By now we’re all familiar with “Uncle Ted,” the nickname Archbishop Theodore McCarrick gave himself. We now know of the sinister association that epithet had—McCarrick would refer to the priests and seminarians who were the objects of his attention as his “nephews” and asked them to call him “uncle,” a nauseating metaphor that rendered the arrangement unnatural in a number of ways. Indeed, the association of terms would be familiar to those of a certain vintage who knew the term “funny uncle” as code for an abusive family member.
But the then-Cardinal was known as “Uncle Ted” publicly as well. With his trademark grin and wink, he was regarded in many circles (especially fundraising circles) as a kindly cleric who was eager to shake hands and make everyone feel good about themselves. Essentially, like an uncle.
“Avuncular” describes the likes of McCarrick very well. Someone who wants to engender or project closeness without responsibility, enjoyment without discipline—fun but never firmness. The sort of figure you want to have around because he might buy ice cream for everyone. And indeed, when one looks at the career of McCarrick, one sees many dollar signs but not many conversions—courting popularity but not calling others to holiness.
Such an attitude plays right into our desires. C.S. Lewis wrote, “We want, in fact, not so much a Father in Heaven as a grandfather in heaven—a senile benevolence who, as they say, ‘liked to see young people enjoying themselves’ and whose plan for the universe was simply that it might be truly said at the end of each day, ‘a good time was had by all.’” One could very well replace “grandfather” with “uncle” and the effect would be much the same. Too often that’s what we want, and too often that is what we are given. And the wicked by adopting such an attitude are able to aggrandize themselves, whether by staying in the good graces of the wealthy and influential or oppressing others with their advances.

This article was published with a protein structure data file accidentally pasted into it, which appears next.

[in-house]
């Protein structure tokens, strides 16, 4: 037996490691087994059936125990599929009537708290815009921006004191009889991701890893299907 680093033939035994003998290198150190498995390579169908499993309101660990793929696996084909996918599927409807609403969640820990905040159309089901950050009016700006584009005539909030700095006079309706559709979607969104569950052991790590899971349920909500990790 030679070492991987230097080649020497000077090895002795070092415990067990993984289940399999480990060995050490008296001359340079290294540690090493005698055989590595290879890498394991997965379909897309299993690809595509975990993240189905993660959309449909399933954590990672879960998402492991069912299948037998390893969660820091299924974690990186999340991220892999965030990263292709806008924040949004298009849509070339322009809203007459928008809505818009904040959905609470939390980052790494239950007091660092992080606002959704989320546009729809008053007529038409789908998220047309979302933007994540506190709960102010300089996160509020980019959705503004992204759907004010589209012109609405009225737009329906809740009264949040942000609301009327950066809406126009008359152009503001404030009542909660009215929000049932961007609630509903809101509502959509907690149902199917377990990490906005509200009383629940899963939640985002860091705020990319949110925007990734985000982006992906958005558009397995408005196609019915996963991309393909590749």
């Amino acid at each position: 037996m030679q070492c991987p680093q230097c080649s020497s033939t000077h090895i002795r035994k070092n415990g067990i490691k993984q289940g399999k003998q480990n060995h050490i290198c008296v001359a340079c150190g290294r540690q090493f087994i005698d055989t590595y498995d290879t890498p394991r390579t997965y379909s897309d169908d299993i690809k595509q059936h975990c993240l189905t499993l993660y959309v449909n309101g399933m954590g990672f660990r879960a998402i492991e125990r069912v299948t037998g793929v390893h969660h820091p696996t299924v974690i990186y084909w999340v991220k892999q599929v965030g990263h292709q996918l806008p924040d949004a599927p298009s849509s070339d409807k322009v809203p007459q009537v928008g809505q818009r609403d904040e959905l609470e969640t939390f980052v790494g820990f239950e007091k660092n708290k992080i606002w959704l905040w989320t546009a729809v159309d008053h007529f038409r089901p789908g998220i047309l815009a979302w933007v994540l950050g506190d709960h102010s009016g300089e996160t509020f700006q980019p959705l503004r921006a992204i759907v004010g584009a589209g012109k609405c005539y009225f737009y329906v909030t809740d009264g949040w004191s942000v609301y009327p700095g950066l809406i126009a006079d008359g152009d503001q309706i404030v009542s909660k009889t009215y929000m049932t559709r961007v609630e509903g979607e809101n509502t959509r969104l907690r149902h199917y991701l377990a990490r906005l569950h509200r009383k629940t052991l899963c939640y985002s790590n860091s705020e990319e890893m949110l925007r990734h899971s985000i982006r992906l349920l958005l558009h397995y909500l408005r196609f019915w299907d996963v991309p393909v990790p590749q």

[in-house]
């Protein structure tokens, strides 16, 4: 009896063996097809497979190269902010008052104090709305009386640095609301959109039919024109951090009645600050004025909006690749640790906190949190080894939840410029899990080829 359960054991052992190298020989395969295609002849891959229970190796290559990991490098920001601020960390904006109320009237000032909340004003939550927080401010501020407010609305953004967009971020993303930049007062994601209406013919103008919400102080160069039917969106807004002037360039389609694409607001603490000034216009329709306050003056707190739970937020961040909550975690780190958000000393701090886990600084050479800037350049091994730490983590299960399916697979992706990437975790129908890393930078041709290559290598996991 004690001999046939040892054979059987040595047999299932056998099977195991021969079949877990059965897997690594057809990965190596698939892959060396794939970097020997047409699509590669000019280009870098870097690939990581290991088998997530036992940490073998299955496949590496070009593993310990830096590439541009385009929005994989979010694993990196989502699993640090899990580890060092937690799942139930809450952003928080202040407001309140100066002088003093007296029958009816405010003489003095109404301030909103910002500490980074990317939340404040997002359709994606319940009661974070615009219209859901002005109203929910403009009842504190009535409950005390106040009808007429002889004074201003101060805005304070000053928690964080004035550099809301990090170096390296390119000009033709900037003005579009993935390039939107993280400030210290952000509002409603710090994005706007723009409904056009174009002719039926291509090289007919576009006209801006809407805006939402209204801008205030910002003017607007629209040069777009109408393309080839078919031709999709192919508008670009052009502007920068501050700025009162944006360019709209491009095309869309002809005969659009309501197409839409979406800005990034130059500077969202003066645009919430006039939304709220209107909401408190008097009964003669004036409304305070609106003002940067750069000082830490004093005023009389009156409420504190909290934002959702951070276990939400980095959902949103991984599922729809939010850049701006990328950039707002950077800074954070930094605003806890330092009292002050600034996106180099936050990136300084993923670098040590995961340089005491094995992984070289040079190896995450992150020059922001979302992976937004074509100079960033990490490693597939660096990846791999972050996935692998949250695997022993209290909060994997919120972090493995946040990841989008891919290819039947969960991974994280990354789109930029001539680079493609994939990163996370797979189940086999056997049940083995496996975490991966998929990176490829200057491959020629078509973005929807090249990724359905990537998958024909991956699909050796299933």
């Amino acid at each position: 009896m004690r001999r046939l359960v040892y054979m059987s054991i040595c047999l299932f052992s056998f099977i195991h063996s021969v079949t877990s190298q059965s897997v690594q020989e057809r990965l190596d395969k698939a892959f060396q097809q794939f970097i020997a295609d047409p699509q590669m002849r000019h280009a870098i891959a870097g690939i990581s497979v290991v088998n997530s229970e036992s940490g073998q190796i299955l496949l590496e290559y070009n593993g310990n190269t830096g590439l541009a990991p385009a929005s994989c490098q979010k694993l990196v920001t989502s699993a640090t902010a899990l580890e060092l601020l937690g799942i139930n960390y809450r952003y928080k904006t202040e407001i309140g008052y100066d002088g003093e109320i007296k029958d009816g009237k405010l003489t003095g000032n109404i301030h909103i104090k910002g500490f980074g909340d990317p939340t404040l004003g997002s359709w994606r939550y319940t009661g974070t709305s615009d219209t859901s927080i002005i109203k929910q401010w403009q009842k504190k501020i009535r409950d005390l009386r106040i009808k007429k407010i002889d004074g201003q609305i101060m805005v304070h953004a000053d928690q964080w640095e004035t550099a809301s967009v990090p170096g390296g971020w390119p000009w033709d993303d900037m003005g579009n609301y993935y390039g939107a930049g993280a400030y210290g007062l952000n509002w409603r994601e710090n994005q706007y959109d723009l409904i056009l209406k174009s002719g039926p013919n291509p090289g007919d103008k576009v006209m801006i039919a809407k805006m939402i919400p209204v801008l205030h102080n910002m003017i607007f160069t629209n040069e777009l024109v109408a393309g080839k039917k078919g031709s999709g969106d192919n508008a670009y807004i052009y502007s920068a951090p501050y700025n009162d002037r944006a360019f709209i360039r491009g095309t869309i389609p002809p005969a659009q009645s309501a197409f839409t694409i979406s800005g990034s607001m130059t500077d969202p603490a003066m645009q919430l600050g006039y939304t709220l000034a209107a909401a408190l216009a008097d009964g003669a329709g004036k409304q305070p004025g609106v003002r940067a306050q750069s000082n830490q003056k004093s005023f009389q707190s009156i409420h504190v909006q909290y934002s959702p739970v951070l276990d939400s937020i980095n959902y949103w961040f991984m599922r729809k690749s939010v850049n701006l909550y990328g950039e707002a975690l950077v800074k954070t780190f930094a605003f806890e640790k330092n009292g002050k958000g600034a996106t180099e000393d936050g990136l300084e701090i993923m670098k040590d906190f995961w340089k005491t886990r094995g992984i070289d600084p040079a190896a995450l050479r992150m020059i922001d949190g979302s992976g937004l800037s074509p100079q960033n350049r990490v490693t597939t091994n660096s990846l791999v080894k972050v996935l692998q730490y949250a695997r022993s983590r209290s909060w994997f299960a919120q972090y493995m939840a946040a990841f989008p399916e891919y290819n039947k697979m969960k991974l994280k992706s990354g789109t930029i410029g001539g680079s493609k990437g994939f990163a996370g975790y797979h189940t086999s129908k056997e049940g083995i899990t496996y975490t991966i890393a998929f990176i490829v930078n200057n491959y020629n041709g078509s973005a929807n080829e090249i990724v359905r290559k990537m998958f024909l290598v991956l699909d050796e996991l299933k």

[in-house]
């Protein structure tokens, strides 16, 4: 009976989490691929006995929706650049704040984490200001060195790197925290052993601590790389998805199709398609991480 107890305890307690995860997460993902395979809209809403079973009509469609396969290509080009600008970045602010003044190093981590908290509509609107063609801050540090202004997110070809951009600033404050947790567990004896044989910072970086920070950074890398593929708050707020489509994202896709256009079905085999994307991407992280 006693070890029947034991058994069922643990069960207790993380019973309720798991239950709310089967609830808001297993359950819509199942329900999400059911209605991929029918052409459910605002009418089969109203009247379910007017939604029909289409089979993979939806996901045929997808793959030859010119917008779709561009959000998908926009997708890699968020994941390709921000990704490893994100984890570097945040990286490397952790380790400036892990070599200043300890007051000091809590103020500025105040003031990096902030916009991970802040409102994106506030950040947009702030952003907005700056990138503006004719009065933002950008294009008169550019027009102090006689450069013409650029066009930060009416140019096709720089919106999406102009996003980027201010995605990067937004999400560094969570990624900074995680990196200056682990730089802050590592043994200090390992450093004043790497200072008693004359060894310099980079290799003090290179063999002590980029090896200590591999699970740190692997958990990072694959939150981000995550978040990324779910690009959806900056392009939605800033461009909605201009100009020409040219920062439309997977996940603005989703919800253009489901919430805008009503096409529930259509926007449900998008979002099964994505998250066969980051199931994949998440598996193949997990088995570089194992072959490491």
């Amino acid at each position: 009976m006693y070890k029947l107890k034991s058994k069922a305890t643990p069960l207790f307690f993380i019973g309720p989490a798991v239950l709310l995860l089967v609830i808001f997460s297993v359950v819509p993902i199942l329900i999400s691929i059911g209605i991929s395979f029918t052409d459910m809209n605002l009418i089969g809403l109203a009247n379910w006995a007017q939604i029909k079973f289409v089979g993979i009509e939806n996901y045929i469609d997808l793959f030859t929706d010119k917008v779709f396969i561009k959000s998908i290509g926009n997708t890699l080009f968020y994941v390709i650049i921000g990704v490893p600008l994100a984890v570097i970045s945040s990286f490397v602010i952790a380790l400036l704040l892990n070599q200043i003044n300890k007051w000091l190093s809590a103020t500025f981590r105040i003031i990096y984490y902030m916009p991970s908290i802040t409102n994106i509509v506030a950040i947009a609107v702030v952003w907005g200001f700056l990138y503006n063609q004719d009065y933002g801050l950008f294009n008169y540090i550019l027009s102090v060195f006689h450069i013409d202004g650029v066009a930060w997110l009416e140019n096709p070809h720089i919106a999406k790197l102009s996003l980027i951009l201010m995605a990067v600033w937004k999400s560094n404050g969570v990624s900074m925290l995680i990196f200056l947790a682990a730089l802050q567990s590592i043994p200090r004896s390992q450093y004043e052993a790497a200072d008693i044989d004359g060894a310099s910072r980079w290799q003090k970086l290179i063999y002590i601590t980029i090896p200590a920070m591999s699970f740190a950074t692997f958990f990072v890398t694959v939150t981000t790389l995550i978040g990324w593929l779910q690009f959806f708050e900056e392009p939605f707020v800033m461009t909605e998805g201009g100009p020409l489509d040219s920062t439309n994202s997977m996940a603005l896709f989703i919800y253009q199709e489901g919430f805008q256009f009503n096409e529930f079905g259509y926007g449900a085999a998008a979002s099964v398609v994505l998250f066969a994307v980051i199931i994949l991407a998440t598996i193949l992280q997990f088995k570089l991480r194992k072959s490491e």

We see this same avuncular attitude manifest, in a very different way, in certain members of the episcopate. Some of our bishops seem averse to teaching tough truths or administering just penalties. This is the work of spiritual fathers, of teaching and guiding and forming their spiritual children into holiness. Too many bishops seems content to be spiritual uncles: happy to appear at fundraisers and perhaps scold the fold for not giving sufficiently to the poor, by which they mean the diocesan appeal—much as your uncle might complain that no one ordered enough pizza for the big game. Perhaps that is too snarky, but there is a reason that most Catholics know their bishop simply as the man in the funny hat who came for Confirmation and appears in an annual video asking for money.
The case of Governor Andrew Cuomo has brought this reality into stark relief. Here is a Catholic politician who speaks proudly of his unity with the Holy Father on the subject of the death penalty, who has also spearheaded his legislature’s effort to put into law one of the most extreme abortion regimes in the country—and who ordered the major landmarks of New York to be lit up pink in celebration. And while there have been some expressions of “disappointment” and even a battle of words in the press from some of New York’s bishops, Cuomo has yet to face any canonical penalty—no excommunication, no interdict, nothing.
That may well be forthcoming, but the point remains: Your uncle might tell you he’s disappointed. Your father will ground you.
To be sure, some bishops have shown themselves to be true leaders, true spiritual fathers, in the Church’s recent crises. Two bishops from my own area, Bishop Michael Olson of Fort Worth and Bishop Joseph Strickland of Tyler, Texas, come to mind for their strong words of condemnation of McCarrick at the November assembly. The bishops as a body can feel like an easy target in these difficult days, and it’s important not to issue blanket judgments and ignore the brave and prophetic work that some of our pastors are doing. Critique should be offered in a filial spirit that seeks the good of the Church, and not an anti-clericalism fueled by real pain but which would, to adapt a phrase, cut off the spiritual heads to spite the Body of Christ.
Let this be a plea to our bishops, then, to be fathers and not uncles. To take their paternal duties seriously, knowing the their own souls and the souls of their flocks depend upon it. They should not fear to rock the boat, for they should trust in the Lord who calms the storms, who walks on the waves, and who calls his apostles to come to Him, if only they have faith.
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